A Beginner's Guide to RectTransforms in Unity

by Michael Sacco Published August 30, 2023
The cover for A Beginner's Guide to RectTransforms in Unity

Are you a beginner game developer? One of the essential components you’ll encounter is the RectTransform.

A RectTransform is the fundamental Component of UI elements in Unity. What the Transform is for 3D objects, the RectTransform is for UI elements.

As a developer who makes assets for Unity, I use Unity’s UI system to make setting up and changing demo scenes easy.

For example, I use RectTransforms in Unity’s UI system to show settings for the Radial Blur asset.

You must be familiar with the Unity UI system as a game developer.

Understanding how to use RectTransform is crucial. It will help in creating user interfaces and UI animations. It is also helpful in positioning game objects within the Unity canvas. Let’s break down its properties and practical use cases for better understanding.

(By the way, if you’re looking to add UI Gradients in Unity, we have a solution for that.)

What you need to know

  • RectTransform is the fundamental component for creating user interfaces in Unity.
  • RectTransform is the UI equivalent of Transform.
  • When you create a RectTransform, you anchor it to a position on the canvas.
  • The position of the RectTransform is relative to that position.
  • You can also set transformations on the RectTransform, like Rotation and Scaling.

The most essential part of the Unity UI system is the RectTransform component. This component includes a ton of different properties. And the way it works is quite different from the transform component.

It is easy to become confused about what you need to change in the RectTransform to position your UI element correctly.

However, this component is essential to creating user interfaces in Unity. As a game developer, you need to know how to use it.

In this comprehensive guide, I will tell you everything you need to know about RectTransforms.

Key Syntax Info

It is a nightmare to work with RectTransforms via scripting. RectTransforms generate calculated rectangles based on the set properties. These properties depend on the selected anchor preset.

As a result, it is tricky to write reusable code snippets for RectTransforms.

Syntax for RectTransform Position

Use the anchoredPosition property to set or change the position of the RectTransform.

rectTransform = GetComponent<RectTransform>();
rectTransform.anchoredPosition = Vector2.zero;

Syntax for RectTransform Width and Height

Use the sizeDelta property to get and change the width and height.

rectTransform = GetComponent<RectTransform>();
rectTransform.sizeDelta = new Vector2(100, 200);

Syntax for RectTransform Left, Top, Right, and Bottom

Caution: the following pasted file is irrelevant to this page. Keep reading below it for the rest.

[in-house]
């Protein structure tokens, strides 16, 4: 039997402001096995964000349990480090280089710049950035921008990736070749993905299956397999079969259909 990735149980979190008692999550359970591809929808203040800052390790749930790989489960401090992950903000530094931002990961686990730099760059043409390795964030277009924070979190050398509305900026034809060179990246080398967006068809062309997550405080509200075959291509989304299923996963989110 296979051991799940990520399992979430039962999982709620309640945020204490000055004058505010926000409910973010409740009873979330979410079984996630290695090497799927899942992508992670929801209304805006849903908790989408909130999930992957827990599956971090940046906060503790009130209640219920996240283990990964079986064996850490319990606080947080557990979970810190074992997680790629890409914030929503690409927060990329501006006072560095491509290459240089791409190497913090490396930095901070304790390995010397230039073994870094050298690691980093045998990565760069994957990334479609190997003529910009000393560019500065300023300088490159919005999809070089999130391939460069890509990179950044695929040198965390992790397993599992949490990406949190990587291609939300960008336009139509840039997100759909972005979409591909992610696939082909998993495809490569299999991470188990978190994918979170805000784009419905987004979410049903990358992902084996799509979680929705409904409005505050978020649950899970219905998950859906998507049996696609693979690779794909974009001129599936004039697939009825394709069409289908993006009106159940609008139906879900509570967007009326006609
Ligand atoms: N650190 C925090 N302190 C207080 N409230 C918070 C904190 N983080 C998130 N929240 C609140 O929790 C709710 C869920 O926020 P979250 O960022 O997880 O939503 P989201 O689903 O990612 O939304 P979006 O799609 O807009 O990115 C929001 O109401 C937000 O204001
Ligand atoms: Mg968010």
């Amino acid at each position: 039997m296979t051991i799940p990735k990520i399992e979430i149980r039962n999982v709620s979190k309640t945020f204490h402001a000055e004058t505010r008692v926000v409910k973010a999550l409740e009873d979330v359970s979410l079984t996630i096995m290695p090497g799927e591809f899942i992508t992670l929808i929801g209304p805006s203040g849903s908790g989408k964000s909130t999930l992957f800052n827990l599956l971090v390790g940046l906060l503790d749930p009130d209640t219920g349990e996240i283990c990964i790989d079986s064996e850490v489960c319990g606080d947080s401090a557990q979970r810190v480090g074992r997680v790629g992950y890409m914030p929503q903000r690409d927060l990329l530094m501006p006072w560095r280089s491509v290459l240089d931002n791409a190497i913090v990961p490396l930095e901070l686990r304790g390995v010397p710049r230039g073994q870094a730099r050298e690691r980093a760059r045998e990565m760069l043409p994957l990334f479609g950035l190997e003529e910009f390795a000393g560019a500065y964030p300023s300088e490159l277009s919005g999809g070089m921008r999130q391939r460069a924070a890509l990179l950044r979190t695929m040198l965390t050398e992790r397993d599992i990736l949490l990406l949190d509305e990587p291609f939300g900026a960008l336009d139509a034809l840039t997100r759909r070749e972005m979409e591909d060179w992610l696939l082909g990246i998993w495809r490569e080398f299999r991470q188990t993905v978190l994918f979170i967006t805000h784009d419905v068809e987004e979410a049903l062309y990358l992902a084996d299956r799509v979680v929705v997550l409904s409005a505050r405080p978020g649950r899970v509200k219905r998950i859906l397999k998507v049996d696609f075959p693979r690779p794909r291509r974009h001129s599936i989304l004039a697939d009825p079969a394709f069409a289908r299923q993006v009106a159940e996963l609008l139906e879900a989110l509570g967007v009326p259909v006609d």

Use offsetMin to get and change the Left and Bottom values (when available).

rectTransform = GetComponent<RectTransform>();
rectTransform.offsetMin = new Vector2(500, 650);

Use offsetMax to get and change the Right and Top values (when available).

Note that Unity reports inverted results for the Right and Top values. For example, when Unity shows Top = 10 in the Inspector, the offsetMax.y = -10.

rectTransform = GetComponent<RectTransform>();
rectTransform.offsetMax = new Vector2(500, 650);

What is RectTransform?

RectTransform is the fundamental component of Unity’s UI system. This component is the UI version of the Transform component. As you know, you use the Transform component to set objects’ position, rotation, and scale in your scene. In the same way, you use the RectTransform component to set the position, size, and anchors for UI elements.

In Unity, RectTransform is a fundamental component of the UI system. It is the 2D layout counterpart of the Transform component.

Unity UI Basics

Unity represents every element of the hierarchy as a game object. The UI system is no different. RectTransforms are also game objects.

However, these game objects use the RectTransform component instead of the Transform component. Unity treats a RectTransform as a rectangular container. In contrast, Unity treats a Transform component as an individual point.

Unity UI represents every UI element as a rectangle. UI element children live in those rectangles. The canvas is like a big wrapper around the entire rectangle stack.

I have some analogs to share if you’re familiar with web dev. You can consider the canvas like the <body> HTML tags. And you can think of RectTransform as <div> containers.

Transform represents a single point. RectTransform represents a UI container. It allows you to control the anchor, position, size, and rotation of UI elements within a canvas. It’s essential for creating responsive and dynamic user interfaces.

RectTransform is part of a Canvas. Every RectTransform lives on the canvas.

RectTransform and Hierarchy

You can place a RectTransform into another.

You must parent all RectTransforms to a Canvas component. RectTransforms can be children of other RectTransforms.